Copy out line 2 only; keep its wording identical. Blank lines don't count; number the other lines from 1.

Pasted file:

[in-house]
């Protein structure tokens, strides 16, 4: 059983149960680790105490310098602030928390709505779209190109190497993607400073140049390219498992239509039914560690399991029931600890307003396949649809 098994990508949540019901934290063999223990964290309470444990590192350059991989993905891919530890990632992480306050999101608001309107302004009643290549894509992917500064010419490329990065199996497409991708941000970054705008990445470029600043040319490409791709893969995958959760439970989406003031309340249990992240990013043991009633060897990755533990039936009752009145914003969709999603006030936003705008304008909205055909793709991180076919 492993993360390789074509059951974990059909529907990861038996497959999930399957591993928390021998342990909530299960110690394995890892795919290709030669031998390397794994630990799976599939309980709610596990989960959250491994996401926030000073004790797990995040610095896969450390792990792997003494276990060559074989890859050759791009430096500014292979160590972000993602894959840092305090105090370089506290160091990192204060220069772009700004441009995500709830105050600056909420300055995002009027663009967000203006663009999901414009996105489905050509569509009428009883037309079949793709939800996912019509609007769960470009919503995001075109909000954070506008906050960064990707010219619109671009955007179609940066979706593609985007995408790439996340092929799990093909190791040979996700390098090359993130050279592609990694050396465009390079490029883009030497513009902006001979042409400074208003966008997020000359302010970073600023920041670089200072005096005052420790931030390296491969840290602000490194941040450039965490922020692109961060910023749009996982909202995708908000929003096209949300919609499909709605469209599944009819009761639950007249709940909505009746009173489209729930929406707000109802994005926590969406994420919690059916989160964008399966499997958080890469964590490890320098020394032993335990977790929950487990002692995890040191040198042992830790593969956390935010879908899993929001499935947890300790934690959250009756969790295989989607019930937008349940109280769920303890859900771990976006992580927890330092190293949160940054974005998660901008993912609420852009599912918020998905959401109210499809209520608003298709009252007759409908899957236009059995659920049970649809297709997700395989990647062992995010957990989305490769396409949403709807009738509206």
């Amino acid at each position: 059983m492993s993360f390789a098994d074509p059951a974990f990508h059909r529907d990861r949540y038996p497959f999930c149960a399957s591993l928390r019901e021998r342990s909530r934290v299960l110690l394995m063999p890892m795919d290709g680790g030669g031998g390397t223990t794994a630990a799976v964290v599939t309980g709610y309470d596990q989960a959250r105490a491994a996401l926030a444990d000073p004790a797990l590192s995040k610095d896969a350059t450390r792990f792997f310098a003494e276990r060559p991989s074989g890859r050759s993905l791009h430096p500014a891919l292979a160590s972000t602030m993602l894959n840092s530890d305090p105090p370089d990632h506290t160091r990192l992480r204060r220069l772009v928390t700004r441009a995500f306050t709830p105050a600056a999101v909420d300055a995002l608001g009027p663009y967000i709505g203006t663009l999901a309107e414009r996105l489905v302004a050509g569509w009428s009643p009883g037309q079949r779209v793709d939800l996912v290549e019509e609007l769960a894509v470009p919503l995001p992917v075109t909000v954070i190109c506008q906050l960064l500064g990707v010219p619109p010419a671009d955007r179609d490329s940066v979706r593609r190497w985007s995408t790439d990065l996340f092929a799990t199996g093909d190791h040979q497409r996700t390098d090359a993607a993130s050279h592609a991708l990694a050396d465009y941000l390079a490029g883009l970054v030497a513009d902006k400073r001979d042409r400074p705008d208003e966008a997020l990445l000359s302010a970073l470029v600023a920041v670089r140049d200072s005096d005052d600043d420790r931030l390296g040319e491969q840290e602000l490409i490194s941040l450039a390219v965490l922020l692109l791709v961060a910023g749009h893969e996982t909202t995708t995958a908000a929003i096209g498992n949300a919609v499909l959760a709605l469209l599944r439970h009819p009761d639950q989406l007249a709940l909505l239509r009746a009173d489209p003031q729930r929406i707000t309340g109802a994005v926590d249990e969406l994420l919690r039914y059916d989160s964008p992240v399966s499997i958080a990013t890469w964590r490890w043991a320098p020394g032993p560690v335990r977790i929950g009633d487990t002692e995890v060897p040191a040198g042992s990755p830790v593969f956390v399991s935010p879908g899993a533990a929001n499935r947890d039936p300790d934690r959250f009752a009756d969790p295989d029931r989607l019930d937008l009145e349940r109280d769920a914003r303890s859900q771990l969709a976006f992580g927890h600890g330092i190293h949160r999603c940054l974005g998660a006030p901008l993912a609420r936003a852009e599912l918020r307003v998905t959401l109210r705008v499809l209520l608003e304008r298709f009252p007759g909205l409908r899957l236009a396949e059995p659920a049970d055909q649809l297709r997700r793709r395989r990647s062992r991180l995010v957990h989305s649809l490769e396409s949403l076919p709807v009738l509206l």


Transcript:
């Protein structure tokens, strides 16, 4: 059983149960680790105490310098602030928390709505779209190109190497993607400073140049390219498992239509039914560690399991029931600890307003396949649809 098994990508949540019901934290063999223990964290309470444990590192350059991989993905891919530890990632992480306050999101608001309107302004009643290549894509992917500064010419490329990065199996497409991708941000970054705008990445470029600043040319490409791709893969995958959760439970989406003031309340249990992240990013043991009633060897990755533990039936009752009145914003969709999603006030936003705008304008909205055909793709991180076919 492993993360390789074509059951974990059909529907990861038996497959999930399957591993928390021998342990909530299960110690394995890892795919290709030669031998390397794994630990799976599939309980709610596990989960959250491994996401926030000073004790797990995040610095896969450390792990792997003494276990060559074989890859050759791009430096500014292979160590972000993602894959840092305090105090370089506290160091990192204060220069772009700004441009995500709830105050600056909420300055995002009027663009967000203006663009999901414009996105489905050509569509009428009883037309079949793709939800996912019509609007769960470009919503995001075109909000954070506008906050960064990707010219619109671009955007179609940066979706593609985007995408790439996340092929799990093909190791040979996700390098090359993130050279592609990694050396465009390079490029883009030497513009902006001979042409400074208003966008997020000359302010970073600023920041670089200072005096005052420790931030390296491969840290602000490194941040450039965490922020692109961060910023749009996982909202995708908000929003096209949300919609499909709605469209599944009819009761639950007249709940909505009746009173489209729930929406707000109802994005926590969406994420919690059916989160964008399966499997958080890469964590490890320098020394032993335990977790929950487990002692995890040191040198042992830790593969956390935010879908899993929001499935947890300790934690959250009756969790295989989607019930937008349940109280769920303890859900771990976006992580927890330092190293949160940054974005998660901008993912609420852009599912918020998905959401109210499809209520608003298709009252007759409908899957236009059995659920049970649809297709997700395989990647062992995010957990989305490769396409949403709807009738509206």